To say that this knack for domestic violence is specific to country is to misunderstand its themes and audience. Instead, the propensity of country singers, male and female, to address the topic of domestic violence stems from the prevalence of domestic abuse in contemporary society and from the nature of country, which thinks of itself as a reflection of society.

As George H. Lewis writes, “Modern American country music, perhaps more than most other forms of popular song in this country, deals frankly and openly with the everyday trials, troubles, hopes, fears, and dreams of its audience”. As domestic abuse became a criminal offense, country opened up to women and their perspective on violence, to a point where female characters in song became able to murder their abuser. However, the treatment of domestic abuse themes within country music is unique: its combination of abuse and love, of gruesome descriptions and soft-sounding ballads, is what makes domestic violence in country music so much more disconcerting than violence against women in other musical genres such as rap, hip-hop, or R&B. And while country might have seemed less misogynist than other genres in the past, the situation has evolved in recent years, as country’s “bro problem” has emerged, in the form of “girls in tank tops and flip flops dancing on bars and in the flatbeds of pickups at a never-ending dirt-road tailgate party”, as Carl Wilson so rightly notes.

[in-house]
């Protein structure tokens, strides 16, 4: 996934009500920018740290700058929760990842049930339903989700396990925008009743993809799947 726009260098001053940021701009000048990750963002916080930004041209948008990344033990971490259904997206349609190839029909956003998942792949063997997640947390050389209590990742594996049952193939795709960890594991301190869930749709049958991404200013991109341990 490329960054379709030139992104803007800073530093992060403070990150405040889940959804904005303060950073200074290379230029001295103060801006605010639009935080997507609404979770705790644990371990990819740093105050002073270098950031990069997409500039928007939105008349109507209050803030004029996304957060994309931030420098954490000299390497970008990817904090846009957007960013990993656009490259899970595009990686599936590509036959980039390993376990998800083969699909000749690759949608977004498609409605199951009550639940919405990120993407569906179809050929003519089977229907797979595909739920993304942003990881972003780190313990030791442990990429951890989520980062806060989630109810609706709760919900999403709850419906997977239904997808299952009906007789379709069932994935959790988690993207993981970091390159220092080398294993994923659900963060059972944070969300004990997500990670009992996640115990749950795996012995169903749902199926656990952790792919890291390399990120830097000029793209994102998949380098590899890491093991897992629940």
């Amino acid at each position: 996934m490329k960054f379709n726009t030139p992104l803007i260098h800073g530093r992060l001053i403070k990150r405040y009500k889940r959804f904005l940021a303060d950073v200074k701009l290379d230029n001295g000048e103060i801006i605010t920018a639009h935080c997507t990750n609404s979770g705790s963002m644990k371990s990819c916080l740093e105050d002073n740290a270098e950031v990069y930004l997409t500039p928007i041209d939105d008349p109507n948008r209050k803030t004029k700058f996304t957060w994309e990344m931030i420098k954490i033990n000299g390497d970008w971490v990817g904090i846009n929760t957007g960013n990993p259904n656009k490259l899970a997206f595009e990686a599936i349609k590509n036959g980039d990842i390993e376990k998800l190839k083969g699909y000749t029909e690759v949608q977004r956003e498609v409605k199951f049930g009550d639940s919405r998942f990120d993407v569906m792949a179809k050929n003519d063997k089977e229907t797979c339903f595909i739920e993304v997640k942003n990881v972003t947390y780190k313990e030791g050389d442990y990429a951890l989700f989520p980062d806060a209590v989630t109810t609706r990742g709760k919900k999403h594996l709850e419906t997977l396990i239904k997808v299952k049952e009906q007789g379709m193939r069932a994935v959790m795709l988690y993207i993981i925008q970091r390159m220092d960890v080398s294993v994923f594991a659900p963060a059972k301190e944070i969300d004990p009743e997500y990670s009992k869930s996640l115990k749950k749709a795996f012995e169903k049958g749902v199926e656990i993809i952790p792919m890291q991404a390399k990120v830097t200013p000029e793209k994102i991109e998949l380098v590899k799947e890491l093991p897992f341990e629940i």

Please contact us at nott.the.mag@gmail.com if you would like additional information regarding our sources and references.

Sources

Song Lyrics and Music Videos:

Articles and Books:

  • C. Kirk Hutson, “Whackety Whack, Don’t Talk Back”: The Glorification of Violence Against Females and the Subjugation of Women in Nineteenth-Century Southern Folk Music”, 1996 Journal of Women’s History, Vol. 8 No. 3 (Fall)
  • Sheila Simon, Assistant Clinical Professor of Law, Southern Illinois University, Carbondale, IL: Greatest Hits: Domestic Violence in American Country Music
  • Untitled review of “Finding her Voice: The Saga of Women in Country Music” by Martha Mockus, in Notes, Music Library Association 1995
  • http://findarticles.com/p/articles/mi_hb6405/is_3_57/ai_n28806023/pg_3/?tag=content;col1
  • Reading country music: steel guitars, opry stars, and honky-tonk bars Cecelia Tichi 1998 Duke University Press
  • Interpersonal Relations and Sex-Role Conflict in Modern American Country Music, George H. Lewis, International Review of the Aesthetics and Sociology of Music, Vol. 20, No. 2 (Dec., 198912
  • “Killing Women – A Pop Music Tradition”, John Hamerlinck, Humanist, American Humanist Association, July-August 1995.
Advertisements

2 thoughts on “A History of Domestic Violence in Country Music

  1. If you are gonna quote beatles lyrics at least do it right and not reword it to suit your point of view. they sing “you better run for your life if you can little girl. Hide your head in the sand little girl. Catch you with another man that’s the end little girl.” Who is to say this doesn’t simply mean he would leave her for having an affair. That’s how I always took it when I heard it as a child back in the 60’s.

    Like

Leave a Reply

Fill in your details below or click an icon to log in:

WordPress.com Logo

You are commenting using your WordPress.com account. Log Out / Change )

Twitter picture

You are commenting using your Twitter account. Log Out / Change )

Facebook photo

You are commenting using your Facebook account. Log Out / Change )

Google+ photo

You are commenting using your Google+ account. Log Out / Change )

Connecting to %s